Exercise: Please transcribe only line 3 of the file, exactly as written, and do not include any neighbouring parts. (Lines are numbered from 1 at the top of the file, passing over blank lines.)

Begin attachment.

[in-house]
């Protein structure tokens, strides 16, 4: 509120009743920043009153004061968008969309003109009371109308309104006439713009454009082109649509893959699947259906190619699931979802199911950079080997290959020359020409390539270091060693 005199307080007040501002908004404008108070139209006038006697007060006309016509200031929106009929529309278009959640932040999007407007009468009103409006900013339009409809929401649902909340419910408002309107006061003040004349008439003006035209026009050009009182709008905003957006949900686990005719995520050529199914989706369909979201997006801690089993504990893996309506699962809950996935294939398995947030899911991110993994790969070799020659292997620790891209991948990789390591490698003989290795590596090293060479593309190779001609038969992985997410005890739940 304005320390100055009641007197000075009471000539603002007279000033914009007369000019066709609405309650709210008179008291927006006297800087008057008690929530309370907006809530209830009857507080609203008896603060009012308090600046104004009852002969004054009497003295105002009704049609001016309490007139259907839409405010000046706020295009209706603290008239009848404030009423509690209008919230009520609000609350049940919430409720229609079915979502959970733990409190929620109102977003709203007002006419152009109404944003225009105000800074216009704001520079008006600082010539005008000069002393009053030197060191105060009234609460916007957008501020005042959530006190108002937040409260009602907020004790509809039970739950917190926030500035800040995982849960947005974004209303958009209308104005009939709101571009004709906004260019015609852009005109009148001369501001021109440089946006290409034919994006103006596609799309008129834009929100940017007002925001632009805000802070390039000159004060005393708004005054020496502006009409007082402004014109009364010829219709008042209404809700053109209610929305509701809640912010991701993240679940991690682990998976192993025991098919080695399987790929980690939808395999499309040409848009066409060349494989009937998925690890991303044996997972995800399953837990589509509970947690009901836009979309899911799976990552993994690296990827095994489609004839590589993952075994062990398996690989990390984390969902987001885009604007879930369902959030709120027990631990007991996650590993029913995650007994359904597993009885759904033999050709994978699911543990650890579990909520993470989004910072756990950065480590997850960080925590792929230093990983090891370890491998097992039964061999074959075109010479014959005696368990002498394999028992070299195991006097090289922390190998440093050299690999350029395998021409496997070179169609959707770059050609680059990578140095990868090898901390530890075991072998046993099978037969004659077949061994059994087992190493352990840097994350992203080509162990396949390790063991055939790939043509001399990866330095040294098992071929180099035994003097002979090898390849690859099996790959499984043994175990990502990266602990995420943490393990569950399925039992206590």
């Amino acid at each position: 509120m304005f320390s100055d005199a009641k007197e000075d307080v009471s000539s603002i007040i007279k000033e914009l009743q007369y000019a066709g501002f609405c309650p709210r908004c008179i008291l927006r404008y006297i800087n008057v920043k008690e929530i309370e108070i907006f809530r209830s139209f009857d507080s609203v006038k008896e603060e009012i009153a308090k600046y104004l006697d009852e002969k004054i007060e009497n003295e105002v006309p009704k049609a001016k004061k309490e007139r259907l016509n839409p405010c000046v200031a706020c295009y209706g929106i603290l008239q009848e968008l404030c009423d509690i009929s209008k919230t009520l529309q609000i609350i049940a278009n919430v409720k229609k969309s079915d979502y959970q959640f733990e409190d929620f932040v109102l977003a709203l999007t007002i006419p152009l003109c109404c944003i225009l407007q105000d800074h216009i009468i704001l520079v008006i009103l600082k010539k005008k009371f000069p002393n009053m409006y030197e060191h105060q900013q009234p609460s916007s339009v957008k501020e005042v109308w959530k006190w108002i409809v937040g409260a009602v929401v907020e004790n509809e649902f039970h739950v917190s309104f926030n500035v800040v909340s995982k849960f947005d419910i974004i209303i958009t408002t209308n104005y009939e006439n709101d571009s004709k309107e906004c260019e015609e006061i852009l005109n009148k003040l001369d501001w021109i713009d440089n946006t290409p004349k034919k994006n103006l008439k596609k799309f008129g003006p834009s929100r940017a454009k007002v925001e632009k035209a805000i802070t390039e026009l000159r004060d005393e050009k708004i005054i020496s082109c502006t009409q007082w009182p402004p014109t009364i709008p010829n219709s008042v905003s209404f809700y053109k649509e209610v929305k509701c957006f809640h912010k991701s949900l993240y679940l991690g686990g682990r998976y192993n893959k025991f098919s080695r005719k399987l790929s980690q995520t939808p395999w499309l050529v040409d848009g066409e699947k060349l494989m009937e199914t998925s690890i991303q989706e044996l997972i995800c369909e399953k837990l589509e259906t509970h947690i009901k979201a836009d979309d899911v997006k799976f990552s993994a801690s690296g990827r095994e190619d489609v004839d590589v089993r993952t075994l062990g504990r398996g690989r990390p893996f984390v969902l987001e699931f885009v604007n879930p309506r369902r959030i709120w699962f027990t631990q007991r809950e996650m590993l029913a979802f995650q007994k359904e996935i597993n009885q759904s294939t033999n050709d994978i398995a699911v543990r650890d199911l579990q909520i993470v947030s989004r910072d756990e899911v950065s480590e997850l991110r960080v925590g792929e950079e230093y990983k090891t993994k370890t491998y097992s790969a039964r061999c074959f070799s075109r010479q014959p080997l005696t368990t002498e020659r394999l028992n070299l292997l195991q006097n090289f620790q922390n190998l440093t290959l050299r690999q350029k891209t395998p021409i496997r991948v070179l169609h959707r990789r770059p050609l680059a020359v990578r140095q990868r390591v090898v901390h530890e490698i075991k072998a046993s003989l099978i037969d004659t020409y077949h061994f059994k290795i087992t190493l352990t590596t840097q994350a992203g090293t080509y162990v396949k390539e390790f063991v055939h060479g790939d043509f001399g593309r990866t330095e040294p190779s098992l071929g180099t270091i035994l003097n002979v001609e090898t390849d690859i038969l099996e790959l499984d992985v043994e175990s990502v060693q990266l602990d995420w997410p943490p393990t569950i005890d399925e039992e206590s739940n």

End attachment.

């Amino acid at each position: 509120m304005f320390s100055d005199a009641k007197e000075d307080v009471s000539s603002i007040i007279k000033e914009l009743q007369y000019a066709g501002f609405c309650p709210r908004c008179i008291l927006r404008y006297i800087n008057v920043k008690e929530i309370e108070i907006f809530r209830s139209f009857d507080s609203v006038k008896e603060e009012i009153a308090k600046y104004l006697d009852e002969k004054i007060e009497n003295e105002v006309p009704k049609a001016k004061k309490e007139r259907l016509n839409p405010c000046v200031a706020c295009y209706g929106i603290l008239q009848e968008l404030c009423d509690i009929s209008k919230t009520l529309q609000i609350i049940a278009n919430v409720k229609k969309s079915d979502y959970q959640f733990e409190d929620f932040v109102l977003a709203l999007t007002i006419p152009l003109c109404c944003i225009l407007q105000d800074h216009i009468i704001l520079v008006i009103l600082k010539k005008k009371f000069p002393n009053m409006y030197e060191h105060q900013q009234p609460s916007s339009v957008k501020e005042v109308w959530k006190w108002i409809v937040g409260a009602v929401v907020e004790n509809e649902f039970h739950v917190s309104f926030n500035v800040v909340s995982k849960f947005d419910i974004i209303i958009t408002t209308n104005y009939e006439n709101d571009s004709k309107e906004c260019e015609e006061i852009l005109n009148k003040l001369d501001w021109i713009d440089n946006t290409p004349k034919k994006n103006l008439k596609k799309f008129g003006p834009s929100r940017a454009k007002v925001e632009k035209a805000i802070t390039e026009l000159r004060d005393e050009k708004i005054i020496s082109c502006t009409q007082w009182p402004p014109t009364i709008p010829n219709s008042v905003s209404f809700y053109k649509e209610v929305k509701c957006f809640h912010k991701s949900l993240y679940l991690g686990g682990r998976y192993n893959k025991f098919s080695r005719k399987l790929s980690q995520t939808p395999w499309l050529v040409d848009g066409e699947k060349l494989m009937e199914t998925s690890i991303q989706e044996l997972i995800c369909e399953k837990l589509e259906t509970h947690i009901k979201a836009d979309d899911v997006k799976f990552s993994a801690s690296g990827r095994e190619d489609v004839d590589v089993r993952t075994l062990g504990r398996g690989r990390p893996f984390v969902l987001e699931f885009v604007n879930p309506r369902r959030i709120w699962f027990t631990q007991r809950e996650m590993l029913a979802f995650q007994k359904e996935i597993n009885q759904s294939t033999n050709d994978i398995a699911v543990r650890d199911l579990q909520i993470v947030s989004r910072d756990e899911v950065s480590e997850l991110r960080v925590g792929e950079e230093y990983k090891t993994k370890t491998y097992s790969a039964r061999c074959f070799s075109r010479q014959p080997l005696t368990t002498e020659r394999l028992n070299l292997l195991q006097n090289f620790q922390n190998l440093t290959l050299r690999q350029k891209t395998p021409i496997r991948v070179l169609h959707r990789r770059p050609l680059a020359v990578r140095q990868r390591v090898v901390h530890e490698i075991k072998a046993s003989l099978i037969d004659t020409y077949h061994f059994k290795i087992t190493l352990t590596t840097q994350a992203g090293t080509y162990v396949k390539e390790f063991v055939h060479g790939d043509f001399g593309r990866t330095e040294p190779s098992l071929g180099t270091i035994l003097n002979v001609e090898t390849d690859i038969l099996e790959l499984d992985v043994e175990s990502v060693q990266l602990d995420w997410p943490p393990t569950i005890d399925e039992e206590s739940n």